Why good overall wellbeing may all start with gut health
One of the most interesting areas in personal health right now relates to the gut microbiome. While our understanding of this is still developing, it essentially refers to the 90% of our cells in and on the surface of the body which are made up of bacteria, virus and fungi.
In lay terms, the ‘non-human’ stuff. There’s 100 trillion of these micro-organisms in the body, mostly living in our digestive tract, where they help to digest food, regulate our immune system, protect against other more harmful bacteria and produce vitamins, including B vitamins, B12, thiamine, riboflavin, and Vitamin K. The bacteria are essential for the production of short chain fatty acids (SCFA), which help to ward off obesity and insulin resistance, while other studies are suggesting that the use of probiotics – or ‘good’ bacteria taken as supplements – can build general health against a range of non-gastric conditions.
We sat down for a chat with (med)24’s Dr Riz Khan to find out about maintaining good gut health and sorting the good advice from the diet hype...
What’s the main thing that people need to be aware of with probiotics and maintaining good gut health?
Probiotics are live bacteria and yeasts that can be taken as a food supplement or sourced naturally from food itself. We now know that having a good balance of diverse healthy bacteria in our gut is beneficial to your health. It is not certain whether otherwise healthy individuals benefit from taking a probiotic supplement, however, a growing body of evidence has suggested that it can prevent diarrhoea, upper respiratory tract infections like the cold, necrotising enterocolitis (a serious gut condition) and eczema. There are also studies that show that probiotics may be able to ease some of the symptoms of irritable bowel disease.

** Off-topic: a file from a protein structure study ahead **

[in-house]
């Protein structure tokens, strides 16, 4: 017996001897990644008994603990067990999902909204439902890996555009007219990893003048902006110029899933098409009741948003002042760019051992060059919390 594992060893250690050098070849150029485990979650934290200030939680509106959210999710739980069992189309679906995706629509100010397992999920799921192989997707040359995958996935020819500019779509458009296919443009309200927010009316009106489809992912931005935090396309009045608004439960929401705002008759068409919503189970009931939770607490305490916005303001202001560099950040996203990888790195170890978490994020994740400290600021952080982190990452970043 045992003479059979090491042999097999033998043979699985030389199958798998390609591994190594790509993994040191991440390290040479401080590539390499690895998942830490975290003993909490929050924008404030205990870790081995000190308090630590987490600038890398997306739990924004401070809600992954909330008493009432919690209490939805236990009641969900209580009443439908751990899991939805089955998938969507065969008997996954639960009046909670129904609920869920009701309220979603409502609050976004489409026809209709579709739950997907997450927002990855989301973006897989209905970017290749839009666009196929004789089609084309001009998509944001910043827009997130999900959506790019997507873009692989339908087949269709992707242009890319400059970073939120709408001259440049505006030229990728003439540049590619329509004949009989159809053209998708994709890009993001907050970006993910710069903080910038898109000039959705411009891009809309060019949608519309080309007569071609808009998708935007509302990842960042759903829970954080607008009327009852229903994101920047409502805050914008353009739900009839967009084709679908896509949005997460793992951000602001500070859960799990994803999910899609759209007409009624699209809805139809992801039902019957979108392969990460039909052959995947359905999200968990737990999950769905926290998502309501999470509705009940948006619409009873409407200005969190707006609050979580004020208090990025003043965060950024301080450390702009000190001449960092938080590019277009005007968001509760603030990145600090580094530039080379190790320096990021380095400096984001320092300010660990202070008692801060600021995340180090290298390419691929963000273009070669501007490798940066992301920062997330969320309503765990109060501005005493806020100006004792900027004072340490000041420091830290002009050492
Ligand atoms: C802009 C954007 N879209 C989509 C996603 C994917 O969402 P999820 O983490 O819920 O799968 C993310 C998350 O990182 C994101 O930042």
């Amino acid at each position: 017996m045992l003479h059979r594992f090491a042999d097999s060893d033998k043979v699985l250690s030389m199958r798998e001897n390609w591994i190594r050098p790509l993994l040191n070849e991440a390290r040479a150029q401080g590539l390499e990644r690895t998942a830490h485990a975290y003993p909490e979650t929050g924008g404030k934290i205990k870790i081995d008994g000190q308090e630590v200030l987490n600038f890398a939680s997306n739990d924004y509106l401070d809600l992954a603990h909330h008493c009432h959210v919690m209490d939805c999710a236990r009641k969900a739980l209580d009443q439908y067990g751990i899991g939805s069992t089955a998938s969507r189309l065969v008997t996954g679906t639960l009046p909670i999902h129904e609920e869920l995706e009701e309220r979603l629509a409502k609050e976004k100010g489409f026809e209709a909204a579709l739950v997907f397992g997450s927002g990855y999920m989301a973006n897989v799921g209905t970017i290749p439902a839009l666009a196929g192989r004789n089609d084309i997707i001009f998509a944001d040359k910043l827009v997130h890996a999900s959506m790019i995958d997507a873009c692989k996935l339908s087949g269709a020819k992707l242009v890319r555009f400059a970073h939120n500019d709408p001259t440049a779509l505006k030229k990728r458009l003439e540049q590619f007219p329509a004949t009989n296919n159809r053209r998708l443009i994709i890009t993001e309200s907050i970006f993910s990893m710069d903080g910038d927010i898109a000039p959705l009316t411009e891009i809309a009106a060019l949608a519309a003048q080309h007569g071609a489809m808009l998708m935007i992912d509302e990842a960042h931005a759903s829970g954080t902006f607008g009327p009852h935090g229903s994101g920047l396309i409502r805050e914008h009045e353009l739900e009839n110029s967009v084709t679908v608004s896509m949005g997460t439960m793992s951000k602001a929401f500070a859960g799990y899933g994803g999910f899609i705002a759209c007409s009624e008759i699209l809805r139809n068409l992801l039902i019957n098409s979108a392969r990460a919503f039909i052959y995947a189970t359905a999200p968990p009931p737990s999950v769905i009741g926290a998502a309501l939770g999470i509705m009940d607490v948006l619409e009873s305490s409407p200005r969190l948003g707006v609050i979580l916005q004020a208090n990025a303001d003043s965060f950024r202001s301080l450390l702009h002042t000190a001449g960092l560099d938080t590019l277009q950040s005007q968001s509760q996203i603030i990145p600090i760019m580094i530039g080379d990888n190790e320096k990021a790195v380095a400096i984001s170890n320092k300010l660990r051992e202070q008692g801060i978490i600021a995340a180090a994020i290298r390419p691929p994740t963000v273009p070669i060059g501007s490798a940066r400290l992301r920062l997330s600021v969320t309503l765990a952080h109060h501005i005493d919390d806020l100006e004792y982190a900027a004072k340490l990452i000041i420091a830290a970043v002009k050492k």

What do you offer at the clinic that can help people with this?
We do not offer any probiotic supplements but the two supplements I recommend is VSL3 and Symprove, as both have good evidence for effectiveness.
What’s a simple lifestyle change that people should be making every day to aid with this?
There is very strong evidence that increasing your dietary intake of fibre has beneficial effect on our gut bacteria by promoting a diverse number of healthy bacteria species. Conversely, a diet rich in high amount of fats and heavily processed foods will lead to the opposite. In summary, incorporating a good amount of fruits and vegetables and reducing your intake of processed and fatty foods will keep your gut bacteria in good shape and balance.
If someone doesn’t want to take an additional supplement, is there a naturally occurring way of boosting their gut health?
If you don’t want to take a probiotic supplement, there are many examples of natural probiotics in fermented foods – such as yoghurt, kefir, kimchi and kombucha.